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Titans not concerned about Broncos' accusations of dirty play

  • By NFL.com Wire Reports
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Titans cornerback Cortland Finnegan didn't throw the first verbal blow -- Broncos quarterback Kyle Orton did that Sunday when he called Tennessee players "cheap" -- but he delivered a counterpunch.

"We don't play the Broncos this week. We play the Cowboys," Finnegan said after practice Wednesday. "I could care less what another man says. He's a quarterback, man, who cares? If he wants to show up in Nashville and see me, that's cool, too, but I doubt it."

Orton criticized the Titans for playing dirty -- so did Broncos coach Josh McDaniels -- and pointed out Finnegan in particular following Denver's 26-20 victory at Tennessee. Orton claimed Finnegan punched Broncos guard Chris Kuper when the lineman's helmet was off.

"If that's the type of player Cortland Finnegan wants to be, then he is a cheap player," Orton said after the game. "He is a cheap player."

Orton didn't have anything to add Wednesday.

"I said what I said after the game and stand by it," he said. "To me, it's over with, and now I'm moving on."

Titans coach Jeff Fisher contends that his team doesn't play dirty. It just plays hard.

"You don't hear comments out of teams that are familiar with us along those lines ... from the Texans or anybody else in the division," Fisher said. "It's just kind of one of those things that happened, and we're done with it. We're going to play hard, and if someone doesn't like the way we play, then so be it."

The Titans have committed nine personal-foul penalties, three more than the No. 2 team, the St. Louis Rams, according to STATS LLC. Tennessee is tied for the league lead with 37 penalties, too, and stands atop the NFL with 344 yards in penalties.

But the Titans also are tied for the league lead with 16 sacks and have the stingiest red-zone defense.

As proof that Tennessee teaches its players to push the rules, critics note Fisher played for and coached with Buddy Ryan, as well as defensive coordinator Chuck Cecil's history as a hard-hitting safety who was repeatedly fined.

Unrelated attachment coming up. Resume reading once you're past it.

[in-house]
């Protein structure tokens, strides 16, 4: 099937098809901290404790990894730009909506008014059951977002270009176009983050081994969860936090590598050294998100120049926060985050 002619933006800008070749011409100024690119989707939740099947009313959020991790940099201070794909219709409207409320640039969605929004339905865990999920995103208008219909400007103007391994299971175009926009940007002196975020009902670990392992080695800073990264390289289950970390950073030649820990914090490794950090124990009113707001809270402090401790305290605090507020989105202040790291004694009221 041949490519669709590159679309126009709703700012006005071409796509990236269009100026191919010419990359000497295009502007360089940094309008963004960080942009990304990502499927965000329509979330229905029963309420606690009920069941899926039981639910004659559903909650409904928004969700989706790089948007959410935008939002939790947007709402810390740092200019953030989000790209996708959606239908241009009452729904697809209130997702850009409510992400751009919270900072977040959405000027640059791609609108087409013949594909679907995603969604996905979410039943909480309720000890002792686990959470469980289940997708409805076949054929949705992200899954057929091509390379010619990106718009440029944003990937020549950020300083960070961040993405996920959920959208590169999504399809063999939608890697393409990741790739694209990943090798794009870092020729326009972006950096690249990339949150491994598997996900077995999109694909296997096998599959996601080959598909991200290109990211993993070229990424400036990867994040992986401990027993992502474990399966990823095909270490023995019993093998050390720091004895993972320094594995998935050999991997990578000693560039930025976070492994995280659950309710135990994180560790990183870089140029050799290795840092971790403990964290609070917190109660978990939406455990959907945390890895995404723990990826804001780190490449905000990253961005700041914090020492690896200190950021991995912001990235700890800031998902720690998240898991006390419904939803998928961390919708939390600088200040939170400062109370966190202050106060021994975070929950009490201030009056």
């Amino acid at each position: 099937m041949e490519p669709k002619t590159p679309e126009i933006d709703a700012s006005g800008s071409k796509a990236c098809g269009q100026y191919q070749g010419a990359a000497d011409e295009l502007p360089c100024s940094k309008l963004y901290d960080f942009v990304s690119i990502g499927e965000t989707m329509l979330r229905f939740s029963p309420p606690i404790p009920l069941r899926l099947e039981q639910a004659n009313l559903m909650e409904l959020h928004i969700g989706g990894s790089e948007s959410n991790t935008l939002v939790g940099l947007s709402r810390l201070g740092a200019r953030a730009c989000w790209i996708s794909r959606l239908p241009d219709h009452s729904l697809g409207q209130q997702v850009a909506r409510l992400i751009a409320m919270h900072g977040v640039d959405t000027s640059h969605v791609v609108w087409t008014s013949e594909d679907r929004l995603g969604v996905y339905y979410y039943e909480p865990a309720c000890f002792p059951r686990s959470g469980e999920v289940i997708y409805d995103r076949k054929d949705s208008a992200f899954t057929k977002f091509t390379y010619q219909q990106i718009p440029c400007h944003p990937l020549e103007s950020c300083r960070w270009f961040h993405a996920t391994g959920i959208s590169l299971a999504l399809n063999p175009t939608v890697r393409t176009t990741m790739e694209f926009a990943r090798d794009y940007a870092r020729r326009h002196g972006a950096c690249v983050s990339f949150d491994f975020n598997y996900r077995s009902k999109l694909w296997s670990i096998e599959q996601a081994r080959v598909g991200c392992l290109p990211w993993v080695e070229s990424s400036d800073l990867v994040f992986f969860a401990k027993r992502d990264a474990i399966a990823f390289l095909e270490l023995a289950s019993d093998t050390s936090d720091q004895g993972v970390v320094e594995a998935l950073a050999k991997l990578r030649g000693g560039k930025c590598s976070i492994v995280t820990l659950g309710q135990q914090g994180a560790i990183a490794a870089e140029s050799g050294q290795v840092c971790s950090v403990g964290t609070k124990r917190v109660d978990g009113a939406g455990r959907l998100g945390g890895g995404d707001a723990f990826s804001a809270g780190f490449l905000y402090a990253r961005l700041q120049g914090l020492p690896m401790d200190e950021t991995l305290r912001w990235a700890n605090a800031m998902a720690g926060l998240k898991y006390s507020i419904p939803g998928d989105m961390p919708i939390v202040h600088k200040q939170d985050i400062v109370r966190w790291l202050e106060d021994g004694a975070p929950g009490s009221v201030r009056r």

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Fisher said he isn't concerned with what people say, and Cecil laughed at the thought that his playing days have anything to do with the Titans' reputation.

"I think that would be a stretch that the reason that my team's getting called dirty is because of the hits that I made when I was playing however long ago," said Cecil, who was fined $40,000 by the NFL for making an obsence gesture toward officials during Sunday's game. "I think it's kind of silly."

Steelers wide receiver Hines Ward and Cowboys coach Wade Phillips defended the Titans, saying they just play hard.

"They're not any dirtier than any other team," Ward said. "They play all the way to the whistle, and stuff like that. If they do play beyond the whistle, they get fined for it and we go accordingly. But I can't recall them going out of their way to hurt somebody or stuff like that."

Fisher was the defensive backs coach in Philadelphia from 1986 to 1988 when Phillips was the Eagles' defensive coordinator. Phillips doesn't see Fisher's Titans as cheap.

"I disagree with whatever Denver said from watching the film," Phillips said. "I coached with Jeff Fisher, and I know how he coaches and what kind of guy he is. I know what he is telling his players. I see a really hard-working team that gets after you on defense, but that is what defense is all about. I don't see any of that."

How the Titans run to the ball jumps out on film to Cowboys tight end Jason Witten. He doesn't know how someone could see that as being cheap.

"They just play hard, and so you have to match that intensity," Witten said.

The Tennessean has tracked the fine money racked up by the Titans, and that number had reached $47,500 before the loss to the Broncos. Tennessee finished the game with a season-high 111 yards in penalties, including 49 yards on a pass-interference call and 15 yards for tackle Sen'Derrick Marks taking down Orton. Replays showed Marks hitting Orton around the thighs.

Both Fisher and Cecil said officials are erring on the side of safety in protecting quarterbacks.

"We're not doing anything intentionally illegal anyway, so there's nothing for us to worry about getting called for," Cecil said. "We're going to play hard. That's what we do."

Titans defensive end Dave Ball, who has a team-high 4½ sacks, said Orton was complaining to officials throughout the game.

"We're not trying to hurt anybody ... by doing cheap stuff," Ball said. "We're trying to hurt them by doing legal stuff, by hitting them with our shoulder pads."

If opponents worry about the Titans, safety Chris Hope said so be it. That won't change how the Titans play, although they do want to eliminate the offside calls and neutral-zone infractions from trying to jump the snap.

"While the play is going on, we're going to play 100 mph and full speed," Hope said.

Notes: Titans LB Gerald McRath returned from a four-game suspension and worked with the first-team defense Wednesday, putting him on track to start this weekend, a team source told NFL.com senior writer Steve Wyche. Titans coach Jeff Fisher wouldn't fully confirm McRath's status for Sunday, saying only that the linebacker wouldn't play in nickel and dime packages. McRath was suspended for violating the NFL's policy on performance-enhancing substances. ... Marks (right knee), LG Leroy Harris (ankle), WR Justin Gage (left hamstring) and DT Tony Brown (right knee) didn't practice. DE Jacob Ford (right ankle) worked out with the team for the first time since he was hurt Sept. 19.

The Associated Press contributed to this report.

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